Part of what distinguished Witt’s case is how her lawyers seized an opportunity to turn the tables on the government. Taking their lead from a 2003 U.S. Supreme Court decision (Lawrence v. Texas), they argued that it wasn’t enough for the Congress and the Air Force to make general findings that a gay person in the military is a threat to “unit cohesion” and “morale.”
They should have to prove it.
That argument didn’t prevail at first. On July 26, 2006, Federal Judge Ronald Leighton, a George W. Bush appointee, granted the government’s motion to dismiss the case.
It was at the 9th Circuit Court of Appeals where the argument built upon Lawrence prevailed. On May 21, 2008 a 9th Circuit panel made note of Witt’s numerous service awards and record as “an outstanding Air Force officer.” Citing Lawrence, the panel concluded that Witt’s due process rights had been violated. It sent the case back to Judge Leighton with instructions that he conduct a trial to determine whether it was actually true that Major Margaret Witt was a detriment to unit cohesion, good order, discipline and morale.
In practical terms, what the 9th Circuit said is that under the privacy rights articulated in Lawrence, the burden had shifted. In cases like Margaret Witt’s, the government would now be required to prove that a person’s private conduct compromised or posed a threat to a government interest. Generic assertions, like those written into DADT to justify the wholesale discharge of thousands of gay men and women, were no longer going to cut it.
The 9th Circuit’s finding fed directly into the proceedings in Log Cabin Republicans v. United States. In reaching her October 12, 2010 ruling in Log Cabin that DADT was unconstitutional, Federal District Court Judge Virginia Phillips applied what is now known as the “Witt standard.” The Witt standard is shorthand for the burden-shifting ruling that the 9th Circuit panel articulated in May 2008 when it sent Witt back to Judge Leighton after concluding that the government had violated Margaret Witt’s Constitutional rights to due process.
Of course, the other thing that was different about the two cases is that Witt v. Air Force had a singular face on it. And not just any face but that of a decorated unit leader, widely respected by her peers, whose photogenic image had literally been used on Air Force recruiting posters.
Margie Witt beams with resolve and humor when she talks about the 9th Circuit’s 2008 ruling. When I first asked her about it we were sitting in her backyard talking about the past while a modest but vocal herd of small dogs offered suggestions and inquiries about the present.
Clearly one of the hardest things about the past, that still causes her to choke up when she talks about it, is how personally isolating it was to be suddenly cut-off from a closely-knit team of care givers who’d traveled the globe to transport badly injured soldiers and airmen.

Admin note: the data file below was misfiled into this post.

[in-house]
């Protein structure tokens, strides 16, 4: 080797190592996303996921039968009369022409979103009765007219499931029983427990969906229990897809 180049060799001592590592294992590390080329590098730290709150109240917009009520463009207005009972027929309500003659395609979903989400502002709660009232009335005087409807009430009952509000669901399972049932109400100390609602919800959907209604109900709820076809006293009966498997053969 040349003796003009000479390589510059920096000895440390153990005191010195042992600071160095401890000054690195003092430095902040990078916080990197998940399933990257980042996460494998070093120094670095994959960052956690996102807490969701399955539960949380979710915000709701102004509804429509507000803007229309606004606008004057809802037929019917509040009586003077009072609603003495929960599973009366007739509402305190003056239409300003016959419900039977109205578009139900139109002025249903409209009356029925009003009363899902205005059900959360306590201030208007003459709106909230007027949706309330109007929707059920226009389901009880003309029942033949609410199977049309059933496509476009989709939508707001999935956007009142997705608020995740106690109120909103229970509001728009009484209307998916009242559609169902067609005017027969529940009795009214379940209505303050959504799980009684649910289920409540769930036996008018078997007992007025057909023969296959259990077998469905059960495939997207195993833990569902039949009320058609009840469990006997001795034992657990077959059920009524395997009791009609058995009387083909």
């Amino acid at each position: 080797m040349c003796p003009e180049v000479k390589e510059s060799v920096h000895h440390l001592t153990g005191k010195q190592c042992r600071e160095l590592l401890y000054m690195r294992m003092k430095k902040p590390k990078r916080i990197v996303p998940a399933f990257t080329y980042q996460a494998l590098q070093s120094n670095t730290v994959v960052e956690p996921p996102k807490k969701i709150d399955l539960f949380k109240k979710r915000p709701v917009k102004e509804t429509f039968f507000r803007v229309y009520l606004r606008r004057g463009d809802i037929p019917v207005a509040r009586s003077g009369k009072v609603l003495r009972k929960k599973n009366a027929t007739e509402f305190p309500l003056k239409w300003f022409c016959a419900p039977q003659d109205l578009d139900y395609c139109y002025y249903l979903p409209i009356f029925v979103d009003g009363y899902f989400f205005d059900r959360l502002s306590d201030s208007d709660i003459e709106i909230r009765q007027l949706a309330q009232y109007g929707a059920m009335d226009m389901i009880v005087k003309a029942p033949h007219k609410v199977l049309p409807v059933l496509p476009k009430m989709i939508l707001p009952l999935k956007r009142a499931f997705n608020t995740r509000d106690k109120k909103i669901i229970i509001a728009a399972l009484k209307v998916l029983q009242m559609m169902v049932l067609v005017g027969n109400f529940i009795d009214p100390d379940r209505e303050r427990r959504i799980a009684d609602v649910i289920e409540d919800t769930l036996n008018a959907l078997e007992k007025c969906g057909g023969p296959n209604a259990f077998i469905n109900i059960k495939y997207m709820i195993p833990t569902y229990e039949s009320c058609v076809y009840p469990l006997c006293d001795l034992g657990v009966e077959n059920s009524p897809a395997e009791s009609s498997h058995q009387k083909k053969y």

The insidious presumption at the heart of “Don’t Ask, Don’t Tell,” is that gay service members are, by definition, a threat to “unit cohesion” and “morale.” Margie Witt is not full of herself. But she was quietly confident that the government was deeply wrong to presume that she posed any harm, at all, to the 446th Aeromedical Evacuation Squadron. Her euphoria upon learning of the 9th Circuit’s ruling was in knowing she would get her day in court, and that a divisive and discriminatory law was going to be tested against the actual truth of her experience with the 446th, and the unit’s experience with her.
“That was the irony of the whole thing for me, the whole ‘unit cohesion’ and ‘morale’ argument,” she said. She then suddenly shifted her voice to make her point with sarcasm. “Really?! That’s the one you’re going to pull out? Because, you know, I’m the one who leads karaoke! Really? Because my biggest concern was the people around me.”
Her humor is easier to capture than her resolve. But right from the start—from that awful day in July 2004 when she was told she was being investigated—Margaret Witt fought back.
Her long-time neighbor and friend, Jan Gemberling, vividly recalls the day when a judge advocate general (JAG) notified Witt she was being investigated. Gemberling remembers because Witt used her cell phone to call her from the parking lot at McChord Air Force Base near Tacoma.
“She was mad,” Gemberling recalls. “It was wrong and she wanted to fight it.”
Gemberling is a well-known Spokane lawyer and, as fate would have it, she and Jim Lobsenz had worked together at a large Seattle law firm early in their careers. Among the cases Lobsenz is well-known for is his successful defense of Perry Watkins, a black, gay U.S. Army sergeant whom the Army tried to discharge for his homosexuality in the days before “Don’t Ask, Don’t Tell.” As in the Witt case, Lobsenz was a cooperating attorney with the American Civil Liberties Union (ACLU) in representing Watkins.
Gemberling contacted Lobsenz and, in a matter of days, Margaret Witt had Lobsenz’s interest and, not long after that, the full support and backing of the American Civil Liberties Union. Closer to home, Witt and McChesney also had Jan Gemberling. Gemberling’s friendship and knowledge of the travails of lengthy litigation battles proved invaluable to their spirits as the months and years unfolded between court appearances.
Sarah Dunne, the legal director of the ACLU of Washington, was part of Witt’s legal team. She remembers meeting Witt for the first time when Witt came to Seattle, in uniform, to be present at the oral arguments before the 9th Circuit panel in November 2007.